It was during her studies that Kiki stepped foot on
the world famous cobbles of Manchester's Gay Village for the
first time. There was a real sense of excitement mixed
with guilt and fear when I first visited the Gay Village,
she says. I remember being particularly astonished after seeing a
lesbian couple next to me kissing. I came from a
country where even heterosexuals don't show that type of affection publicly.

A part of me kept waiting for the police to
show up and arrest everyone, even though I knew we
weren't committing a crime. Again, this was because I came
from a country where the laws say one thing and
people in the position of power do another. I found
it difficult to immediately celebrate my newfound freedom and sense
of belonging due to years of suppression and fear.

Speaker 2 (06:50):
And though she was confused and suppressing her own feelings,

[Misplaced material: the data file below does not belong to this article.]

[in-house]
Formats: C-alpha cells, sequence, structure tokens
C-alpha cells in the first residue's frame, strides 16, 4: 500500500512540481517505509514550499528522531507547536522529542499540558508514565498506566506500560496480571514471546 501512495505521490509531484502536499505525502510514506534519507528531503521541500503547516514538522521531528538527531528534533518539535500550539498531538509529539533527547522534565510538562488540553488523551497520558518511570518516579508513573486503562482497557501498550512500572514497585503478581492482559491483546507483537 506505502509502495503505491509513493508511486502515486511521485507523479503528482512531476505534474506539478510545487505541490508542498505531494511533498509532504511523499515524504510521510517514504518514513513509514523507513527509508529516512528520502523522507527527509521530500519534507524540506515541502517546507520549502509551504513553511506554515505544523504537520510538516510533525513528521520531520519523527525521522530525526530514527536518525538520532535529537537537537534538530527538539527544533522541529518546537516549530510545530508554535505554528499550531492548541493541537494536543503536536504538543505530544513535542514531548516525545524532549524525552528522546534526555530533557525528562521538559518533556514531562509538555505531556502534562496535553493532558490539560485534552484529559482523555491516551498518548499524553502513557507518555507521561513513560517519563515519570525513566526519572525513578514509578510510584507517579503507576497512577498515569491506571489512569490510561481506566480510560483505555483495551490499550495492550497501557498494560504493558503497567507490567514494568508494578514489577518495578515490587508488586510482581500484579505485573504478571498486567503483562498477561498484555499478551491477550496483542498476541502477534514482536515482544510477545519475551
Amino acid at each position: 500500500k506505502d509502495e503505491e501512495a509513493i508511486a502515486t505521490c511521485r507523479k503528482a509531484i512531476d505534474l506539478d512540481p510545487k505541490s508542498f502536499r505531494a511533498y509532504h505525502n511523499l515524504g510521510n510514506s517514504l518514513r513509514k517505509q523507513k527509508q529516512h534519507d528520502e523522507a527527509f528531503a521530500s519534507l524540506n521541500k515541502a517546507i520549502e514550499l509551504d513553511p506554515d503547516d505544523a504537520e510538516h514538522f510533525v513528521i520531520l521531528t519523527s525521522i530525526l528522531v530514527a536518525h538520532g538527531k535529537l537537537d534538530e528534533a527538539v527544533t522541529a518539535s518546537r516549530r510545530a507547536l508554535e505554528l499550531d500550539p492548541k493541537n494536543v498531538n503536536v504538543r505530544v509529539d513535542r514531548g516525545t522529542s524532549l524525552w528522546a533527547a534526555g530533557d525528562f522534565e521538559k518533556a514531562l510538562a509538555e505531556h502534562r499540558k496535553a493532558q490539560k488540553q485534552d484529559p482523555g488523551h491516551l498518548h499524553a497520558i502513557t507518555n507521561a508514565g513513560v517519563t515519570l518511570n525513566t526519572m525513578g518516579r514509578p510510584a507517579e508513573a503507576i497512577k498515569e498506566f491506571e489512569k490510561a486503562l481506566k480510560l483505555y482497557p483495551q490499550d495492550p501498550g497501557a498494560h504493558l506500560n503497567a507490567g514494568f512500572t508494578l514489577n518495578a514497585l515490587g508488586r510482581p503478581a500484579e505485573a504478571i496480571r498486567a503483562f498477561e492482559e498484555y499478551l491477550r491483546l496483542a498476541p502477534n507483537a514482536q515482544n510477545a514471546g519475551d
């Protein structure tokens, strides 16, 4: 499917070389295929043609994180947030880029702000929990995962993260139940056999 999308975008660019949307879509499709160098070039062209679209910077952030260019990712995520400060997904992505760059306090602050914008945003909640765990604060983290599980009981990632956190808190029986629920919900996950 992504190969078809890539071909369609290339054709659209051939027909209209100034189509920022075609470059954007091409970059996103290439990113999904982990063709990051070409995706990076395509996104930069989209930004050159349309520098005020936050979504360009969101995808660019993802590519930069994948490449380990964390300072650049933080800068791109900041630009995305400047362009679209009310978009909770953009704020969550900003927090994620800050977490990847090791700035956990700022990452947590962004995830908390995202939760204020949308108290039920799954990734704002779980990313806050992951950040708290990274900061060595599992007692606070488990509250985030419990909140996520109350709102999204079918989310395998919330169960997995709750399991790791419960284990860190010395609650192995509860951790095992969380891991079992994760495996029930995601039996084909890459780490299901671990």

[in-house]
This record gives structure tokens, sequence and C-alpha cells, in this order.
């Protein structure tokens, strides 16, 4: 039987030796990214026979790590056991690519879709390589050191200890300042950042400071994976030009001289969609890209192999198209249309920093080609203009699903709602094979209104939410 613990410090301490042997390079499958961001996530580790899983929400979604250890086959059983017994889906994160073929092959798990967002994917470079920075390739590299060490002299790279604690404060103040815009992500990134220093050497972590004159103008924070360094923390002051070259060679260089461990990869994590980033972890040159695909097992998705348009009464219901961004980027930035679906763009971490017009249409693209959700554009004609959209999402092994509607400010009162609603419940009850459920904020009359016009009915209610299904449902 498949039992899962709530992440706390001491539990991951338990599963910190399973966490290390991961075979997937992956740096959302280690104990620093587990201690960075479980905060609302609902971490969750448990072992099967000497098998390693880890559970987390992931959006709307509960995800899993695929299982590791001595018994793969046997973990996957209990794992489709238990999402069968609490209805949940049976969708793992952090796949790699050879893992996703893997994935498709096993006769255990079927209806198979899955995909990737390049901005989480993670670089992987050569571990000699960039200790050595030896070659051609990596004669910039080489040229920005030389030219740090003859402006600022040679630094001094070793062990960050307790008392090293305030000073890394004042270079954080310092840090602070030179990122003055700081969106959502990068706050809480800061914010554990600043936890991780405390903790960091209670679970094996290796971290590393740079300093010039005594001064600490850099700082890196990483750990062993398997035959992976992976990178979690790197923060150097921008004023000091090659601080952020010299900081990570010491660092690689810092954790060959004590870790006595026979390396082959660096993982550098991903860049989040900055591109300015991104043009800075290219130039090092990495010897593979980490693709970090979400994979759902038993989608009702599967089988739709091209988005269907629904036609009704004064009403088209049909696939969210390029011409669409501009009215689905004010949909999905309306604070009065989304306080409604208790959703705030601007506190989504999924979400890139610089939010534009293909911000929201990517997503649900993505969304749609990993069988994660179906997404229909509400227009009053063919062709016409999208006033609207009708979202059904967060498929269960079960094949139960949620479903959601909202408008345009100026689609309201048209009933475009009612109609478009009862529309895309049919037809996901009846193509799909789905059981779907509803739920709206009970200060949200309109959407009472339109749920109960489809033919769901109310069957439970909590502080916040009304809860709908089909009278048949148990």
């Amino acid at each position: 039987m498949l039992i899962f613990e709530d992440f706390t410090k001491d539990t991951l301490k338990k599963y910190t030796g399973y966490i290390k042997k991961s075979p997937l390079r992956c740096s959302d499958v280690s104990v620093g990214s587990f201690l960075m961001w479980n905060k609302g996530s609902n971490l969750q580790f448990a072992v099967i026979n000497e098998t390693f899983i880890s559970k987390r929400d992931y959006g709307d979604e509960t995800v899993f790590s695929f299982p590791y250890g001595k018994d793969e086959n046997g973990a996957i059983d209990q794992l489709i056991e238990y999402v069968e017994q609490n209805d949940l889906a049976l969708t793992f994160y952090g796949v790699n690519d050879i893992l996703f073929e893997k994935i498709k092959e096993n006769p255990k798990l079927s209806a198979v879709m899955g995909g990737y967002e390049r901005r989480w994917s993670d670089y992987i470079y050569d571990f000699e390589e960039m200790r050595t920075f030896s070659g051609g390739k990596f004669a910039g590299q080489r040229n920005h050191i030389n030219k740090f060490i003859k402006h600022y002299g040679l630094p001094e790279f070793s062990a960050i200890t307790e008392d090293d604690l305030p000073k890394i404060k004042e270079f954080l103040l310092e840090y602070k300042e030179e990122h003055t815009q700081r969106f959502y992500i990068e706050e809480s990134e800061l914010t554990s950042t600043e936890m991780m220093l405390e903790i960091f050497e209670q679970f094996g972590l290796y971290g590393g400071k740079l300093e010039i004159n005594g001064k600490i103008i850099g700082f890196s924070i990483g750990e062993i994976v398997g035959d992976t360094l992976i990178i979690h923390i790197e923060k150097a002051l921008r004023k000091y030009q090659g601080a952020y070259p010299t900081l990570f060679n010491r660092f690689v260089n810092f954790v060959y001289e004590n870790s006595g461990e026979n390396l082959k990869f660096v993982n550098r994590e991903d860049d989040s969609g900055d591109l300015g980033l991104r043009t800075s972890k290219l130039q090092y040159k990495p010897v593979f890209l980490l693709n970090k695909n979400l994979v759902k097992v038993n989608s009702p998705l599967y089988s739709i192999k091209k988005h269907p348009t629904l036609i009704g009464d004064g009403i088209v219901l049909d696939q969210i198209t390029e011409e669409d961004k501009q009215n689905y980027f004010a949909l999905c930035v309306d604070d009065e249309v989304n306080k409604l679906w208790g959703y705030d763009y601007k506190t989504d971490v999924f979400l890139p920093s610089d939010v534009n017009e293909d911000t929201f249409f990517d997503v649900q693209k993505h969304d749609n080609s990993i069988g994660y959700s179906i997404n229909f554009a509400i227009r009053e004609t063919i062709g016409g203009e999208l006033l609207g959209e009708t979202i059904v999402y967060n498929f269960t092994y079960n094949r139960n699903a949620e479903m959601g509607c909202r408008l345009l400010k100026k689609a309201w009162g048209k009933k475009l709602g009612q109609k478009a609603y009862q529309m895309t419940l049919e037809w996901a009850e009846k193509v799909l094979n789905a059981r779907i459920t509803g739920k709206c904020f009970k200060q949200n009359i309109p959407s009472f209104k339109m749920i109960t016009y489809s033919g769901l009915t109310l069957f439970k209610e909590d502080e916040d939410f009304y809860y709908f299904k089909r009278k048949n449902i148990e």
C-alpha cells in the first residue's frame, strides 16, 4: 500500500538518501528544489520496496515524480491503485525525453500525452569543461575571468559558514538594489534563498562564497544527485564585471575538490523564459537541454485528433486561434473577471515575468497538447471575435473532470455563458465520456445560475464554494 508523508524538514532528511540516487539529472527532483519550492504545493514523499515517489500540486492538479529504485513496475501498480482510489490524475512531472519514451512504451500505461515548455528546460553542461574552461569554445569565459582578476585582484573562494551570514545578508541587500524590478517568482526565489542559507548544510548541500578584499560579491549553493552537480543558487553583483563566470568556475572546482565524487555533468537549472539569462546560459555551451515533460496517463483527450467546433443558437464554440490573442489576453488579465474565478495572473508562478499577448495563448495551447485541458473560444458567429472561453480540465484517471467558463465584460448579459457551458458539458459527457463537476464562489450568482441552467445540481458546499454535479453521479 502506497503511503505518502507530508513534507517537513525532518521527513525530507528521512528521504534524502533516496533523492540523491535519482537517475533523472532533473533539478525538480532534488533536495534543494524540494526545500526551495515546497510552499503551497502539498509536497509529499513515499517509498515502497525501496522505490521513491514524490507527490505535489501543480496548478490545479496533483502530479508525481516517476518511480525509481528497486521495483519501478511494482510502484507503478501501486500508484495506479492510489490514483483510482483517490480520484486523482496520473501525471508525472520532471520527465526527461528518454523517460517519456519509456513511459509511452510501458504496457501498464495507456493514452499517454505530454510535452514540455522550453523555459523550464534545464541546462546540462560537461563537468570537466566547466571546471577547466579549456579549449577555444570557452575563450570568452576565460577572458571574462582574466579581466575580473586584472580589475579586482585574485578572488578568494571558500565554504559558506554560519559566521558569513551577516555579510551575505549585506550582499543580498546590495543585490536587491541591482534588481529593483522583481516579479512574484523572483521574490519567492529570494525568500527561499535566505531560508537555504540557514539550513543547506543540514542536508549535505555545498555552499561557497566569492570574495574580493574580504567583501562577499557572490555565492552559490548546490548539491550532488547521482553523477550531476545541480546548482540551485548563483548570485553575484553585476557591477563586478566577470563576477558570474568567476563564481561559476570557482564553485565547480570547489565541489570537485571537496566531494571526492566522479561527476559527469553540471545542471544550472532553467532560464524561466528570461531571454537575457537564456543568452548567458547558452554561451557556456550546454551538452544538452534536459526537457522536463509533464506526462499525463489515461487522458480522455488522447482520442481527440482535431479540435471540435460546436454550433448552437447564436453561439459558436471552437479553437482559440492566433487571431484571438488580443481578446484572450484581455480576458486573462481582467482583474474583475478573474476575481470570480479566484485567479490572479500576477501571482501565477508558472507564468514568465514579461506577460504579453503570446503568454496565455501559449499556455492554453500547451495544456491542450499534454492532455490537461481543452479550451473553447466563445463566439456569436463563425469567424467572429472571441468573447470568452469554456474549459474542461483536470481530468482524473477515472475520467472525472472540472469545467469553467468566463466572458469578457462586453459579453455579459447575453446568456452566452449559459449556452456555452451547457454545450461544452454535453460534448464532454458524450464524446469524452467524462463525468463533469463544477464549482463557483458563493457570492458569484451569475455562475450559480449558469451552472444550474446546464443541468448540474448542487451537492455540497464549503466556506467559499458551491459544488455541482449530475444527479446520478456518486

she knew she was given an opportunity to fight against
the inequalities she saw happening in came Roon. In twenty fifteen,
Kiki started her own blog network where she was able
to post about her opinions and views, including queer issues.
Soon she was listed as one of the most influential
Cameronians under forty, but that also brought on haters who

tried to attack for her work.

Speaker 1 (07:24):
From the same biography on where Love Is Illegal, her
story continues now. Life in the UK was more. I
found new sexual freedom and release. I didn't have to
sneak around anymore, and homosexuality was in a crime after all.
With all these regardless, what was still lacking was my
sense of sexual acceptance. So I wasn't exactly vocal about
my sexuality within the black community, by and largely owing

to homophobia and the worry of such tales reaching my
Catholic family and community in Cameroon, which regarded homosexuality as
demonic or evil. I did my might. I struggled to
mask this part of me and cover all my tracks,
but that fateful day came when for the first time
my plans would fall apart. It was at a party.
I was drunk and tried to kiss a Nigerian girl

and yes, you guessed right. The story spread within the
African community that I was a lesbian. Despite the rumors